It’s perfectly normal to have a bad night’s sleep every once in awhile, especially if you’re getting used to a new routine. However, if you’re lying in bed at night and routinely staring at the ceiling until the early morning or tossing and turning until the wee hours, unable to get the rest your body craves, it might be time to take control of your sleep.
There’s a difference between occasional sleeplessness and insomnia. Insomnia is defined by experiencing disruptions in how you feel or function because you aren’t sleeping well or sleeping enough, and it’s something you experience consistently, not just from time to time. If you’re dealing with insomnia, talk to your healthcare provider.
Sleeplessness, on the other hand, might look like:
- You find it difficult to fall asleep
- You lie awake for long periods of time
- You wake up several times during the night
- You wake up early in the morning
- You don’t feel refreshed when you get up
What causes sleeplessness?
Stress is a noted negative for a number of reasons, but the effects it has on your sleep can be, well, stressful. Furthermore, high levels of stress can mess with sleep — it’ll take you longer to doze off and break up sleep cycles. Losing sleep can interfere with the body’s stress response system, leading to an increase in the stress hormone cortisol, which then further disrupts sleep.
Poor sleep schedule
Nine o’clock one night and midnight the next can mislead your body. Going to bed at inconsistent times can disrupt your circadian rhythms — your physical, mental, and behavioral changes that follow a 24-hr cycle. But with our busy lifestyles, it’s not uncommon to fall off track.
Caffeine and alcohol
Drinking alcohol screws up sleep, no matter your age or gender. Alcohol acts as a central nervous system depressant that causes your brain activity to slow down. It has a sedative effect that can make you sleepy, but drinking has been linked to even poorer sleep quality. Drinking alcohol before bed can even increase the active suppression of REM sleep during the first two cycles. It might be time to cut that nighttime glass of wine!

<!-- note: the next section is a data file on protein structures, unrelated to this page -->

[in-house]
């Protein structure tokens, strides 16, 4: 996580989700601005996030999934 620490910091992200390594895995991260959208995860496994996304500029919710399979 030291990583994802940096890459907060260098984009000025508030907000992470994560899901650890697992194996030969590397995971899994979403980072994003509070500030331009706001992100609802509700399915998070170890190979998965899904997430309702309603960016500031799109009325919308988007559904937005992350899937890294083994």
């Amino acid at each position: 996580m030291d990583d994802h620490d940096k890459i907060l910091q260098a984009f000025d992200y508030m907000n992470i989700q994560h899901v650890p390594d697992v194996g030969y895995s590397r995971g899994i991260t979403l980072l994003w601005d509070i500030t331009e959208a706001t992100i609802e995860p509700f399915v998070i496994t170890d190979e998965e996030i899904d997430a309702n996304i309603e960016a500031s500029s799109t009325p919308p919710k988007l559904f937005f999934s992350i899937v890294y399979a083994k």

Screens before bed
Melatonin is the natural hormone in your body that causes sleepiness. Being on electronic back-lit tablets and cell phones that emit short-wave length enriched light (blue light) before bed disrupts the whole natural production of this very necessary sleep component. Turn your devices on night mode or skip them entirely for 30-60 minutes before bed.
What can I do about it?
Stick to a consistent routine
If inconsistent bedtimes are your downfall, try hitting the hay 10-15 minutes closer to a goal bedtime each night to make falling asleep a little easier. Trying to mandate an official bedtime for yourself right out of the gate might lead to even more internal fussiness and inconsistency.
Put the screens away
Try decreasing your daytime and nighttime electronic use or making your bedroom a screen-free zone. Even watching TV before bed is frowned upon; your go-to big screen can have negative effects on your sleep, too. Keep screens designated to the living room and enjoy a more zen, pro-sleep space.
Moderate to vigorous exercise can increase sleep quality for adults by reducing the time it takes to fall asleep. Even better, physical activity can also help you snap out of daytime drowsiness.
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